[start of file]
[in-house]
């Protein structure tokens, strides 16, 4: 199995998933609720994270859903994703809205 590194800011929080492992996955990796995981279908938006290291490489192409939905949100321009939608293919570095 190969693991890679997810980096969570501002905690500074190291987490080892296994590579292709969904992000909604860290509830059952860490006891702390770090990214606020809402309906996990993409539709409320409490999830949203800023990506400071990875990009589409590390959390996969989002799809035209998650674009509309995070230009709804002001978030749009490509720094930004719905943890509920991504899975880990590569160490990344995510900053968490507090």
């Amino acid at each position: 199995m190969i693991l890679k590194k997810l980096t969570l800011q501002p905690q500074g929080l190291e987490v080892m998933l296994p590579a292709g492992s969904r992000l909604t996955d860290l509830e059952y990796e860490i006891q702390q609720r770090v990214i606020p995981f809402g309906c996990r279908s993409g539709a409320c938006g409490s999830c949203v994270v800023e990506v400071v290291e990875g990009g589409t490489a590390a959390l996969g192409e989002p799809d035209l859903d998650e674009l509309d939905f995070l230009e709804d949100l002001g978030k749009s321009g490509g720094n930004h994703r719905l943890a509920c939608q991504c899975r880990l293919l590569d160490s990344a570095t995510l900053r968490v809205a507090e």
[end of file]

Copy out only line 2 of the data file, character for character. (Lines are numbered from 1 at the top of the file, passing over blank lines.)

């Protein structure tokens, strides 16, 4: 199995998933609720994270859903994703809205 590194800011929080492992996955990796995981279908938006290291490489192409939905949100321009939608293919570095 190969693991890679997810980096969570501002905690500074190291987490080892296994590579292709969904992000909604860290509830059952860490006891702390770090990214606020809402309906996990993409539709409320409490999830949203800023990506400071990875990009589409590390959390996969989002799809035209998650674009509309995070230009709804002001978030749009490509720094930004719905943890509920991504899975880990590569160490990344995510900053968490507090």